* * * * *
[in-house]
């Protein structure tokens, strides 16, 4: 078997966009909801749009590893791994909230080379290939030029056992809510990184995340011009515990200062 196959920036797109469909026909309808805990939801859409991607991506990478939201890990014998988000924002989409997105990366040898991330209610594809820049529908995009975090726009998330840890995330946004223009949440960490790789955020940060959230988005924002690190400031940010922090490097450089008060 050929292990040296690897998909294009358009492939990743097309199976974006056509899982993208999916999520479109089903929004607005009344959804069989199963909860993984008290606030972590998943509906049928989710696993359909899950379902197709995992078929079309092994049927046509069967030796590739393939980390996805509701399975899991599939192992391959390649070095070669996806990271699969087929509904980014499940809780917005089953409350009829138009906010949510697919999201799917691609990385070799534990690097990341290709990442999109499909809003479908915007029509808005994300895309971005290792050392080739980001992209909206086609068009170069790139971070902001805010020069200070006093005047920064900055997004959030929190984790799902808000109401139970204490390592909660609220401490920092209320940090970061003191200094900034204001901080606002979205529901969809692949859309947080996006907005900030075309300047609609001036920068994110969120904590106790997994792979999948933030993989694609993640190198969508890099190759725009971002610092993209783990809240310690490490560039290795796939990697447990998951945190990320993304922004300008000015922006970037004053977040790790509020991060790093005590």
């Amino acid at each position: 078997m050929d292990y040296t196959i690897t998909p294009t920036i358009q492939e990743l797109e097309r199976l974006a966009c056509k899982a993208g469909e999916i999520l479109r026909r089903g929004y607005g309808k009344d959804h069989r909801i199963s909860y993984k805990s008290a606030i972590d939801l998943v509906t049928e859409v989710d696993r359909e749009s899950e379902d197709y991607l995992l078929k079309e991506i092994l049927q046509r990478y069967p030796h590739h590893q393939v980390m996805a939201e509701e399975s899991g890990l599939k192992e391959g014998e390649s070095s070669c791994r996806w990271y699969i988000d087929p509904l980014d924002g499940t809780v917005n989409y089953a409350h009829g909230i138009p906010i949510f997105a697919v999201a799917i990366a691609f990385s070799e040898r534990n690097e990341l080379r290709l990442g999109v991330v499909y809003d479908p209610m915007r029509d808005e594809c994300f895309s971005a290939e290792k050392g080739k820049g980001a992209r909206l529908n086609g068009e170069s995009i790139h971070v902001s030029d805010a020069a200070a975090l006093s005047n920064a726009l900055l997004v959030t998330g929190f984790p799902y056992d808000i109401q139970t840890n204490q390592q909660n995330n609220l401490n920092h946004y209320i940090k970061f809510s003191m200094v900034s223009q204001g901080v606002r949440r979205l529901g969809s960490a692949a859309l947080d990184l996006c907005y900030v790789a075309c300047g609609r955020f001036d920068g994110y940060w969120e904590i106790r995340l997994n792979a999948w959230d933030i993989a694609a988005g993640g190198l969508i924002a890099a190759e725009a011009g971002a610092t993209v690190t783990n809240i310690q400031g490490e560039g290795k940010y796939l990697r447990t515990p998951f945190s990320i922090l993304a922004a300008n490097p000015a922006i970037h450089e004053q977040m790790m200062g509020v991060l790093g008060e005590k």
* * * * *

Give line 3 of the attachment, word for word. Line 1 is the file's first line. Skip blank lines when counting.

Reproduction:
């Amino acid at each position: 078997m050929d292990y040296t196959i690897t998909p294009t920036i358009q492939e990743l797109e097309r199976l974006a966009c056509k899982a993208g469909e999916i999520l479109r026909r089903g929004y607005g309808k009344d959804h069989r909801i199963s909860y993984k805990s008290a606030i972590d939801l998943v509906t049928e859409v989710d696993r359909e749009s899950e379902d197709y991607l995992l078929k079309e991506i092994l049927q046509r990478y069967p030796h590739h590893q393939v980390m996805a939201e509701e399975s899991g890990l599939k192992e391959g014998e390649s070095s070669c791994r996806w990271y699969i988000d087929p509904l980014d924002g499940t809780v917005n989409y089953a409350h009829g909230i138009p906010i949510f997105a697919v999201a799917i990366a691609f990385s070799e040898r534990n690097e990341l080379r290709l990442g999109v991330v499909y809003d479908p209610m915007r029509d808005e594809c994300f895309s971005a290939e290792k050392g080739k820049g980001a992209r909206l529908n086609g068009e170069s995009i790139h971070v902001s030029d805010a020069a200070a975090l006093s005047n920064a726009l900055l997004v959030t998330g929190f984790p799902y056992d808000i109401q139970t840890n204490q390592q909660n995330n609220l401490n920092h946004y209320i940090k970061f809510s003191m200094v900034s223009q204001g901080v606002r949440r979205l529901g969809s960490a692949a859309l947080d990184l996006c907005y900030v790789a075309c300047g609609r955020f001036d920068g994110y940060w969120e904590i106790r995340l997994n792979a999948w959230d933030i993989a694609a988005g993640g190198l969508i924002a890099a190759e725009a011009g971002a610092t993209v690190t783990n809240i310690q400031g490490e560039g290795k940010y796939l990697r447990t515990p998951f945190s990320i922090l993304a922004a300008n490097p000015a922006i970037h450089e004053q977040m790790m200062g509020v991060l790093g008060e005590k």